In the recent Financial Times report into the downfall of Carlos Ghosn , head of the Renault-Nissan-Mitsubishi carmaking alliance, one sentence jumped out. Nissan was "a corporate culture in which no one can make any objections or say 'no'". People did not criticise Ghosn because they feared retaliation.
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These observations came from an internal Nissan governance investigation but they could be said of almost any company. Companies are not democracies. And while each organisation allows a lesser or greater degree of freedom of speech, there are lines that cannot be crossed. Criticising the chief executive is usually one of them.
This raises a problem when it comes to ensuring companies don't run out of control. Businesses are like families; only those inside them really know what is going on. Outsiders — stock market analysts, investors, the media, even the board — can do their best to find out, but they rarely discover the truth. The employees who do know are tightly constrained. They do not want to lose their jobs or risk their promotion prospects.
Those who do blow the whistle often pay a heavy price: they are ignored, ostracised and forced out, and seldom rewarded for their bravery.
We do not yet know exactly what happened at Nissan. Ghosn was arrested in Tokyo last year. He has been released on US$13.5 million bail and faces charges of understating his pay by more than US$80m and misusing company assets. He denies all the allegations.
He also appears to have been brought down by executives in Japan who resented his attempts at what they saw as a French takeover of the alliance and launched an investigation in which Japanese prosecutors became involved.
But there are three lessons we can draw that shareholders, directors, regulators and journalists too often miss.
First, be wary of corporate miracle stories. Many celebrity chief executives achieve great things. Ghosn's achievements were certainly remarkable. He succeeded as a foreign boss in Japan, he revived Nissan when it was in serious trouble and he ran an unlikely French-Japanese carmaking alliance.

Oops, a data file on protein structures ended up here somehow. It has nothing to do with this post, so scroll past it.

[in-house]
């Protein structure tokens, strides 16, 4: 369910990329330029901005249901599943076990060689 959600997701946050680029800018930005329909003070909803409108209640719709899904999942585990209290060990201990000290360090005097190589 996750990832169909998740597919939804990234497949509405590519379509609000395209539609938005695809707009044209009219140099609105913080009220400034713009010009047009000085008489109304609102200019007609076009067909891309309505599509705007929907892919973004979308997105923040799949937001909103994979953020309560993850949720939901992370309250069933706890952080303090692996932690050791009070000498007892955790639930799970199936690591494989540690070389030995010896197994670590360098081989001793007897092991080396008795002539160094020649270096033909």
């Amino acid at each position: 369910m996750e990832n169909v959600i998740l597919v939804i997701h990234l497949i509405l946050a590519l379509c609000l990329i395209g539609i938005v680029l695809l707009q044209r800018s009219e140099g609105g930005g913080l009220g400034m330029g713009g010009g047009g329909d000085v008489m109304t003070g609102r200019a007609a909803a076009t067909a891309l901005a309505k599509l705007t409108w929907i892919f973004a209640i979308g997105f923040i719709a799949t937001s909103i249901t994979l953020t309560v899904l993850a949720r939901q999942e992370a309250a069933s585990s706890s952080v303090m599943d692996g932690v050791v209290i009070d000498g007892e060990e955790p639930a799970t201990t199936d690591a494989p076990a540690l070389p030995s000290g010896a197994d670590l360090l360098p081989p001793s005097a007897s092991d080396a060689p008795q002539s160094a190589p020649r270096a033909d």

But past achievement is no guide to future success. Indeed, it can undermine it. His critics now say that Renault-Nissan-Mitsubishi was too big even for Ghosn's undisputed talents.
Few legendary chief executives retain their lustre. Even when there are no allegations of impropriety, their reputations often dim after they have gone. That happened to Jack Welch of General Electric and Terry Leahy of Tesco, the UK retailer. Welch took GE into financial services that later undermined the company. Leahy, like many other British retailers, thought he could succeed in the US.
The second lesson is to watch out for changes in behaviour, for signs of self-aggrandisement and suggestions that the chief executive is no longer paying attention to the basics of the business. Nissan dealers in Japan complained that they no longer heard from Ghosn in the way they used to. He also began to behave like a head of state, his appearances heralded by aides leaping out of cars ahead of him to alert people that "the president is arriving".
Few chief executives go this far, but many, after years of success, become complacent, overambitious, increasingly self-important, or all three. They spend too much time at global talkfests and hobnobbing with politicians and too little looking after the business.
This leads to the third lesson, perhaps the most important: chief executives' reigns should not go on too long. Ghosn became president of Nissan in 2000 and chief executive of Renault in 2005. Tenures of 19 years are excessive.
A veteran chief executive of a leading UK company who eventually saw his once-high reputation plummet phoned me after he had stepped down. After berating me for an article I had written saying that staff had become afraid to approach him, he told me that he wished he had left after eight years, which he had come to regard as the optimum term for a business leader.
The "miracle boss" story can tempt boards into believing the success can be extended for years or decades. It rarely can. Bosses who do not know when to go should be told time is up.
Written by: Michael Skapinker
© Financial Times